WASHINGTON – Incoming U.S. Sen. Mitt Romney said Wednesday he was unsure who to endorse for the White House in 2020, saying he would consider “the alternatives” to Donald Trump, whose presidency he said is falling short.
The comments on CNN came hours after the 2012 Republican presidential nominee published a scathing op-ed targeting Trump, saying he “has not risen to the mantle of the office” and his actions have alienated America’s allies.
Concerning the endorsement, Romney said “I think it’s early to make that decision and I want to see what the alternatives are.”
As a senator, he vowed to “vote with my conscience,” even if it meant going against Trump and his party.
But Romney — who is preparing to take up his seat in the new Congress — shut down any notion that he was considering another presidential bid, saying “I’ve had that experience.”
“And, by the way, I acknowledge the president was successful. And I was not.”
Romney’s earlier comments seemed to suggest he is positioning himself to take over the role of Jeff Flake, a departing senator who was a vocal critic of Trump.
“With the nation so divided, resentful and angry, presidential leadership in qualities of character is indispensable,” Romney wrote in his op-ed piece in The Washington Post on Tuesday.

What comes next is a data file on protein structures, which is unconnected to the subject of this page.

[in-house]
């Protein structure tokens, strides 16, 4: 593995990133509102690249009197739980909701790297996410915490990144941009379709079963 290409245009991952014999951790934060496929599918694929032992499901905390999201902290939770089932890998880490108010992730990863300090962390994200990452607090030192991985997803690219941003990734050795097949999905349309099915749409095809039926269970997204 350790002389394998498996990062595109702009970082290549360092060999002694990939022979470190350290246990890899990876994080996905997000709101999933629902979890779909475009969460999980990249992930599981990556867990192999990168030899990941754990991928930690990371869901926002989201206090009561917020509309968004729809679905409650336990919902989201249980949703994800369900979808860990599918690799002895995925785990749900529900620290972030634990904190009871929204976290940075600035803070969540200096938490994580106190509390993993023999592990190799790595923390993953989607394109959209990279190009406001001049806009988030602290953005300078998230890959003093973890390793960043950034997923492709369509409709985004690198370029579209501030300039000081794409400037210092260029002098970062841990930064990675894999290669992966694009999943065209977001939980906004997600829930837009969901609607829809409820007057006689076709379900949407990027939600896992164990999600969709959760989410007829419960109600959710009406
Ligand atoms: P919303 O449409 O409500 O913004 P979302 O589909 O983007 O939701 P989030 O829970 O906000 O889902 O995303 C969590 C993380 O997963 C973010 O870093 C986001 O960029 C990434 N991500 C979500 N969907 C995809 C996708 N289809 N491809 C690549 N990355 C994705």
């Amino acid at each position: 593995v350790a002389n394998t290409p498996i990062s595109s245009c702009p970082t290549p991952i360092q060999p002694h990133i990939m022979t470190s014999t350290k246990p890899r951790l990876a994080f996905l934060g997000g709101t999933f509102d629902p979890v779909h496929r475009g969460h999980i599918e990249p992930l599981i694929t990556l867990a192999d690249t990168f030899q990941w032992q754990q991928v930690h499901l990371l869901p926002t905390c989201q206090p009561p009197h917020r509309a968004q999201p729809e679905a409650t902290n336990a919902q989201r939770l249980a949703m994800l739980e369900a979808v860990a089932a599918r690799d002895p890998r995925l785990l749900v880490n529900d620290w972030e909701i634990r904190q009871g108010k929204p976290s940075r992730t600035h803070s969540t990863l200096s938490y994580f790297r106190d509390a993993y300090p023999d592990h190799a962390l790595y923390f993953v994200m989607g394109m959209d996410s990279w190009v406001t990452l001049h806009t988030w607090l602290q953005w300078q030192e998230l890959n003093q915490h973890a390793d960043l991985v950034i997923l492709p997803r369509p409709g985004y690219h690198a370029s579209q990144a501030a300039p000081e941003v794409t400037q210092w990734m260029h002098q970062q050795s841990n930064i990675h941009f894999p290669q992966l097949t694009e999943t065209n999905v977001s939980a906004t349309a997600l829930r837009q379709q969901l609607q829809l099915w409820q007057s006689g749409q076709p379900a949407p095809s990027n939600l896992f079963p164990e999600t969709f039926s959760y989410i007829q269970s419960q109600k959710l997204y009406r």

“And it is in this province where the incumbent’s shortfall has been most glaring.”
He added that Trump’s actions had caused “dismay around the world” and alienated traditional allies in Europe.
The U.S. leader responded the next morning in a relatively restrained tweet.
“Here we go with Mitt Romney, but so fast! Question will be, is he a Flake? I hope not,” he wrote.
“Would much prefer that Mitt focus on Border Security and so many other things where he can be helpful. I won big, and he didn’t. He should be happy for all Republicans. Be a TEAM player & WIN.”
It is the latest twist in a relationship that has run hot and cold for years.
Romney called presidential candidate Trump a fraud and a phony in 2016 — but last year, he thanked Trump for his endorsement as Romney ran for a senate seat from Utah.
In the op-ed piece, Romney noted he had not supported Trump as the Republican Party’s nominee in 2016.
Romney said he had hoped the Trump campaign would refrain from name-calling and had not.
He welcomed Trump’s initial inclusion of steady-hand figures in his cabinet like Jim Mattis as defense secretary and John Kelly as chief of staff.
“But, on balance, his conduct over the past two years, particularly his actions this month, is evidence that the president has not risen to the mantle of the office,” Romney wrote.
The incoming senator said that last month — when Trump abruptly announced he was pulling U.S. troops out of Syria, and Mattis resigned in protest — was particularly disturbing.
“The Trump presidency made a deep descent in December,” Romney wrote.
Romney said he will treat Trump as he would any president, either in or outside his party.
“I do not intend to comment on every tweet or fault,” he wrote. “But I will speak out against significant statements or actions that are divisive, racist, sexist, anti-immigrant, dishonest or destructive to democratic institutions.”